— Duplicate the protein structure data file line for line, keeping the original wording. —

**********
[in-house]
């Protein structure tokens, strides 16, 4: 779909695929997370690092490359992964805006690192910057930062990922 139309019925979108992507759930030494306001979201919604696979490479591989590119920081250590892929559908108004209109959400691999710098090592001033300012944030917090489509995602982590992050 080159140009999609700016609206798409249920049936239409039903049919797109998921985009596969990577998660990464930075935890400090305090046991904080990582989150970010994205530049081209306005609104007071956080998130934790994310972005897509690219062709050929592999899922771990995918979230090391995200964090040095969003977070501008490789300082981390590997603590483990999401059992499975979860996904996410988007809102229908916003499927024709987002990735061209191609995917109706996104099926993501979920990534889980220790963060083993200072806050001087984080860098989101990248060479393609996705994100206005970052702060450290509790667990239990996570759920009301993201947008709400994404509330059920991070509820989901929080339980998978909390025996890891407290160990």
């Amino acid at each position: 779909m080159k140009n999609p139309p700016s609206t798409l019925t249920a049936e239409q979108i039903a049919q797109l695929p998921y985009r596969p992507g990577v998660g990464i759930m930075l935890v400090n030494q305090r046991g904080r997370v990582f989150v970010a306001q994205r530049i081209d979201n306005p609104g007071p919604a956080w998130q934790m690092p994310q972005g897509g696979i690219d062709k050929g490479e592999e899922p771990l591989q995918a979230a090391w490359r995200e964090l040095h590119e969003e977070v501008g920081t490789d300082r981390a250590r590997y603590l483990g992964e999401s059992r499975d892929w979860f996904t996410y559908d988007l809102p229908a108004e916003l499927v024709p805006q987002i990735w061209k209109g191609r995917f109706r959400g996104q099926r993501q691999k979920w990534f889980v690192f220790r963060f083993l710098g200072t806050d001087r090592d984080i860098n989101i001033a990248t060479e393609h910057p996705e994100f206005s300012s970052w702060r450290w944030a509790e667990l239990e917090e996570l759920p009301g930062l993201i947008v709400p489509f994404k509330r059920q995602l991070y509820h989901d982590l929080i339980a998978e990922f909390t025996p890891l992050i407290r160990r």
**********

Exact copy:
[in-house]
């Protein structure tokens, strides 16, 4: 779909695929997370690092490359992964805006690192910057930062990922 139309019925979108992507759930030494306001979201919604696979490479591989590119920081250590892929559908108004209109959400691999710098090592001033300012944030917090489509995602982590992050 080159140009999609700016609206798409249920049936239409039903049919797109998921985009596969990577998660990464930075935890400090305090046991904080990582989150970010994205530049081209306005609104007071956080998130934790994310972005897509690219062709050929592999899922771990995918979230090391995200964090040095969003977070501008490789300082981390590997603590483990999401059992499975979860996904996410988007809102229908916003499927024709987002990735061209191609995917109706996104099926993501979920990534889980220790963060083993200072806050001087984080860098989101990248060479393609996705994100206005970052702060450290509790667990239990996570759920009301993201947008709400994404509330059920991070509820989901929080339980998978909390025996890891407290160990």
């Amino acid at each position: 779909m080159k140009n999609p139309p700016s609206t798409l019925t249920a049936e239409q979108i039903a049919q797109l695929p998921y985009r596969p992507g990577v998660g990464i759930m930075l935890v400090n030494q305090r046991g904080r997370v990582f989150v970010a306001q994205r530049i081209d979201n306005p609104g007071p919604a956080w998130q934790m690092p994310q972005g897509g696979i690219d062709k050929g490479e592999e899922p771990l591989q995918a979230a090391w490359r995200e964090l040095h590119e969003e977070v501008g920081t490789d300082r981390a250590r590997y603590l483990g992964e999401s059992r499975d892929w979860f996904t996410y559908d988007l809102p229908a108004e916003l499927v024709p805006q987002i990735w061209k209109g191609r995917f109706r959400g996104q099926r993501q691999k979920w990534f889980v690192f220790r963060f083993l710098g200072t806050d001087r090592d984080i860098n989101i001033a990248t060479e393609h910057p996705e994100f206005s300012s970052w702060r450290w944030a509790e667990l239990e917090e996570l759920p009301g930062l993201i947008v709400p489509f994404k509330r059920q995602l991070y509820h989901d982590l929080i339980a998978e990922f909390t025996p890891l992050i407290r160990r």